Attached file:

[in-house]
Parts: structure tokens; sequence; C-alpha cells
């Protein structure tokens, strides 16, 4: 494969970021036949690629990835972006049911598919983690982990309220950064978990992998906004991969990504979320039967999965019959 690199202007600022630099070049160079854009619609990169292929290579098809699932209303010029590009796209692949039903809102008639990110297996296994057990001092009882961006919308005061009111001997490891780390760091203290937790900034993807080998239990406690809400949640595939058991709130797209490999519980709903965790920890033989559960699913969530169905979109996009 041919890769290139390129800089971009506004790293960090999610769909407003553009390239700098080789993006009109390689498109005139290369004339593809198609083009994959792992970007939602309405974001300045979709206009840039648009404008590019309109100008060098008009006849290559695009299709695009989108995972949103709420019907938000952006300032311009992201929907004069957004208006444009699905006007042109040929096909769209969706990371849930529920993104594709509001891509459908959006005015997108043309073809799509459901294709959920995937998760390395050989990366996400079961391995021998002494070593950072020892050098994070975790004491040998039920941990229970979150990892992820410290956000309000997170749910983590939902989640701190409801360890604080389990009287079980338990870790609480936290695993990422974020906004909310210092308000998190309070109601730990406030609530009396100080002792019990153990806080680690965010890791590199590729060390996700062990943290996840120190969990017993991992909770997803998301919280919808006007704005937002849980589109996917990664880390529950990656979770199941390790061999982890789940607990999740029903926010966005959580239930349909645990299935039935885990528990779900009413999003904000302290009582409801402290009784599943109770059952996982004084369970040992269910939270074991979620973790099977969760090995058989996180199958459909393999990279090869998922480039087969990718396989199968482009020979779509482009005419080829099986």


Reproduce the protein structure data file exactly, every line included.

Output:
[in-house]
Parts: structure tokens; sequence; C-alpha cells
């Protein structure tokens, strides 16, 4: 494969970021036949690629990835972006049911598919983690982990309220950064978990992998906004991969990504979320039967999965019959 690199202007600022630099070049160079854009619609990169292929290579098809699932209303010029590009796209692949039903809102008639990110297996296994057990001092009882961006919308005061009111001997490891780390760091203290937790900034993807080998239990406690809400949640595939058991709130797209490999519980709903965790920890033989559960699913969530169905979109996009 041919890769290139390129800089971009506004790293960090999610769909407003553009390239700098080789993006009109390689498109005139290369004339593809198609083009994959792992970007939602309405974001300045979709206009840039648009404008590019309109100008060098008009006849290559695009299709695009989108995972949103709420019907938000952006300032311009992201929907004069957004208006444009699905006007042109040929096909769209969706990371849930529920993104594709509001891509459908959006005015997108043309073809799509459901294709959920995937998760390395050989990366996400079961391995021998002494070593950072020892050098994070975790004491040998039920941990229970979150990892992820410290956000309000997170749910983590939902989640701190409801360890604080389990009287079980338990870790609480936290695993990422974020906004909310210092308000998190309070109601730990406030609530009396100080002792019990153990806080680690965010890791590199590729060390996700062990943290996840120190969990017993991992909770997803998301919280919808006007704005937002849980589109996917990664880390529950990656979770199941390790061999982890789940607990999740029903926010966005959580239930349909645990299935039935885990528990779900009413999003904000302290009582409801402290009784599943109770059952996982004084369970040992269910939270074991979620973790099977969760090995058989996180199958459909393999990279090869998922480039087969990718396989199968482009020979779509482009005419080829099986």